University of Houston Cullen College of Engineering


UH Engineer Investigates Geologic Carbon Sequestration to Combat Climate Change


Natalie Thayer

Yandi Hu, assistant professor of civil and environmental engineering at the Cullen College, is collaborating with researchers from the Lawrence Berkeley National Laboratory (LBNL) to explore the use of geologic carbon sequestration to reduce atmospheric carbon dioxide emissions and combat global climate change.

The research project, funded by a four-year Department of Energy (DOE) grant, is led by Donald DePaolo, the director of the Center for Nanoscale Controls on Geologic CO2 at the LBNL. Hu’s other collaborators include Carl Steefel of LBNL, Andrew Stack of the Oak Ridge National Laboratory and Bo Cao, her doctoral student at the Cullen College.

Carbon dioxide, or CO2, is released into the atmosphere by various natural processes, such as biological decay and decomposition, and human activities including deforestation and the burning of oil, natural gas and other fossil fuels. As evidenced by global climate talks and the recent Paris climate agreement, scientists and researchers from around the world are seeking methods to reduce atmospheric CO2 emissions. Hu and her colleagues are investigating how geologic carbon sequestration can be used to reduce the concentration of carbon dioxide in the atmosphere caused by human activity.

Geologic carbon sequestration involves capturing carbon dioxide from coal power plants and injecting it into the earth’s subsurface. Before CO2 can be transported to injection sites it must be converted into a liquid state, which is achieved by applying high levels of pressure to the gas. Once injected underground, the CO2 can be trapped in the subsurface through structural, capillary, solubility and mineral trapping. Hu is researching mineral trapping, which involves the conversion of CO2 into carbonate minerals to permanently store the CO2 in the subsurface.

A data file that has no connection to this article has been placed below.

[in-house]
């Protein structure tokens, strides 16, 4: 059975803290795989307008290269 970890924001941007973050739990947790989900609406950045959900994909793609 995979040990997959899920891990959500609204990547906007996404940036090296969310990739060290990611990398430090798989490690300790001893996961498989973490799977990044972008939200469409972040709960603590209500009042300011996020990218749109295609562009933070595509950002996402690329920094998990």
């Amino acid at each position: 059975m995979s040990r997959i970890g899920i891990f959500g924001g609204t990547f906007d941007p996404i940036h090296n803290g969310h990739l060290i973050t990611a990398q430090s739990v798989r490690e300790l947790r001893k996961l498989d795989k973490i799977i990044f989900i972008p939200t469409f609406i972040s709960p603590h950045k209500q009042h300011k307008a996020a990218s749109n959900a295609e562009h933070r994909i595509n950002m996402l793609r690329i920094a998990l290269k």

“In the subsurface brine, there are divalent cations such as calcium, magnesium and iron that can react with the dissolved CO2 to form carbonate minerals like calcite,” she said.

In her lab at the Cullen College, Hu and Cao are using a novel technique, quartz crystal microbalance with dissipation (QCM-D), to quantify the calcite growth rate. The data collected will be used in future large-scale simulations by Steefel and Stack to help predict the time it will take for CO2 to be permanently stored in the subsurface reservoir.

“The Lawrence Berkeley National Lab is a distinguished and high quality research lab, so they have a lot of choices when selecting collaborators,” said Hu. “I think [my collaborators] chose to partner with our college on this project because we offer such unique expertise and capabilities.”

The Center for Nanoscale Controls on Geologic CO2 is one of 32 nationwide Energy Frontier Research Centers (EFRC) implemented by the DOE's Office of Science to encourage partnerships among universities, national labs, nonprofit organizations and for-profit firms. EFRCs provide a platform to accelerate research needed to meet critical energy challenges, according to the Office of Science’s website.



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